It's probably no surprise that kids, used to food in fast food restaurants, school cafeterias or out of a package, don’t particularly care for fruits and vegetables. But what if a professionally-trained chef prepared healthy foods for them? Would they be more inclined to eat them?

Probably. In fact, who wouldn't like vegetables more if Eric Ripert, Bobby Flay, or Alice Waters prepared them? A group from Harvard's T.H. Chan School of Public Health put this idea to a test.

Almost 100,000 schools serve meals to nearly 32 million US children every day. For many children, these meals provide the majority of their daily calories. So it's important to make sure students eat these meals — for their nutritional well-being as well as their academic performance.

Improving the quality and taste of the food by having a chef to work with the entire school district...had a positive impact on students' consumption.

The researchers were looking for the best way to improve kids' school cafeterias choices. They compared how kids ate in cafeterias where professional chefs collaborated on recipes with those using what's called a “smart café” approach in which changes in the cafeteria set-up are designed to encourage kids to eat better.

For example, a smart café might put the white milk in front of the chocolate milk, or place the healthy foods like salads at the front of the cafeteria line, so kids choose them before being faced with less healthy foods.

Fourteen elementary and middle schools located in two urban, low-income school districts participated in the study that included 2,600 students in grades three through eight. Some schools received weekly training and recipe design from a professional chef. Other schools had smart cafés. Control schools had no intervention.

Students in schools with chefs were 20 percent more likely than students in schools with no intervention to put a fruit on their tray and 30 percent more likely to choose a vegetable. Even more importantly, the amount of fruits and vegetables they actually ate increased by similar percentages. It did take seven months for this change to occur which shows the power of persistence when trying to get kids to eat fruits and vegetables.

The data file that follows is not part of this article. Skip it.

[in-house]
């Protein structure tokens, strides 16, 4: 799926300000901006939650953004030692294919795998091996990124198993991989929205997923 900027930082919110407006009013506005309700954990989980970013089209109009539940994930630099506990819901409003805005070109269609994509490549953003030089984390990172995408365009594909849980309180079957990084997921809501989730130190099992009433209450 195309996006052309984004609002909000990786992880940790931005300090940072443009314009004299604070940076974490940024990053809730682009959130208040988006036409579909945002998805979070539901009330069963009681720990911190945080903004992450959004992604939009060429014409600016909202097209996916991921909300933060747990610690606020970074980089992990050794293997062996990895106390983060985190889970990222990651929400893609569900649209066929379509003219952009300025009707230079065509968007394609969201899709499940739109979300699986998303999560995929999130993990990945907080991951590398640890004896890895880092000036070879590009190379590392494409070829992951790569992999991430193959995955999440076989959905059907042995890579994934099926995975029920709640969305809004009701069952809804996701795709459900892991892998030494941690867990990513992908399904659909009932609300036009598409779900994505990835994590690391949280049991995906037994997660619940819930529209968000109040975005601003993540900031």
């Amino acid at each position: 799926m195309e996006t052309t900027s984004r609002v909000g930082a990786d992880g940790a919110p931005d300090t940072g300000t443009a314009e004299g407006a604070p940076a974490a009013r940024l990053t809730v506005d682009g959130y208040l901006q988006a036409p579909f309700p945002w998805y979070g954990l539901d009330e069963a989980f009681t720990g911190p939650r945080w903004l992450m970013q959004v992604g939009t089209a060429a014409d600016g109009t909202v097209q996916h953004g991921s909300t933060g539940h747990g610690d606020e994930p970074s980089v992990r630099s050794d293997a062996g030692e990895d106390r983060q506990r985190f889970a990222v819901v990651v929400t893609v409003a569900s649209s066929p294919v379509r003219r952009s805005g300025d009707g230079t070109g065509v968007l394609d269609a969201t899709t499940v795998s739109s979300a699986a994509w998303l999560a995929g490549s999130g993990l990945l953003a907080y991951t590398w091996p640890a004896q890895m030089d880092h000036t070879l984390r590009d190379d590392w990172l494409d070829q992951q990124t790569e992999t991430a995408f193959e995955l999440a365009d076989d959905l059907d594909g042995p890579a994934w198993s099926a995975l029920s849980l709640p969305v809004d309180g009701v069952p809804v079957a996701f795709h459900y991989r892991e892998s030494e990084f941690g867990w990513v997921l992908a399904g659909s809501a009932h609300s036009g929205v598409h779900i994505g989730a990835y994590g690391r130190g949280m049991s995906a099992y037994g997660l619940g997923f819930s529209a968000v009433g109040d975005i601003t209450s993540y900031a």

Students in schools with smart cafés chose more fruits and vegetables, but didn’t always eat them. There was also no improvement in the choice of white over chocolate milk, even with the strategic placing. And those schools that combined the smart café approach with the chef intervention did only slightly better at choosing fruits and vegetables than the schools that just had the chef.

“The results highlight the importance of focusing on the palatability of school meals. Partnerships with chefs can lead to substantial improvements in the quality of school meals and can be an economically feasible option for schools. Additionally, this study shows that schools should not abandon healthier foods if they are initially met with resistance by students,” lead author, Juliana Cohen, from the Department of Nutrition at Harvard, said in a statement.

Improving the quality and taste of the food by having a chef work with the entire school district to train employees and design better tasting foods within the economic constraints of the budget had more impact on students' consumption than did the marketing techniques used by smart cafes, senior author, Eric Rimm, pointed out.

Putting more effort into making school food taste good to kids is something every school district should strive to accomplish. After all, what is the purpose of providing food that meets dietary guidelines and stays within budget if kids don't eat most of it?

The study is published in JAMA Pediatrics.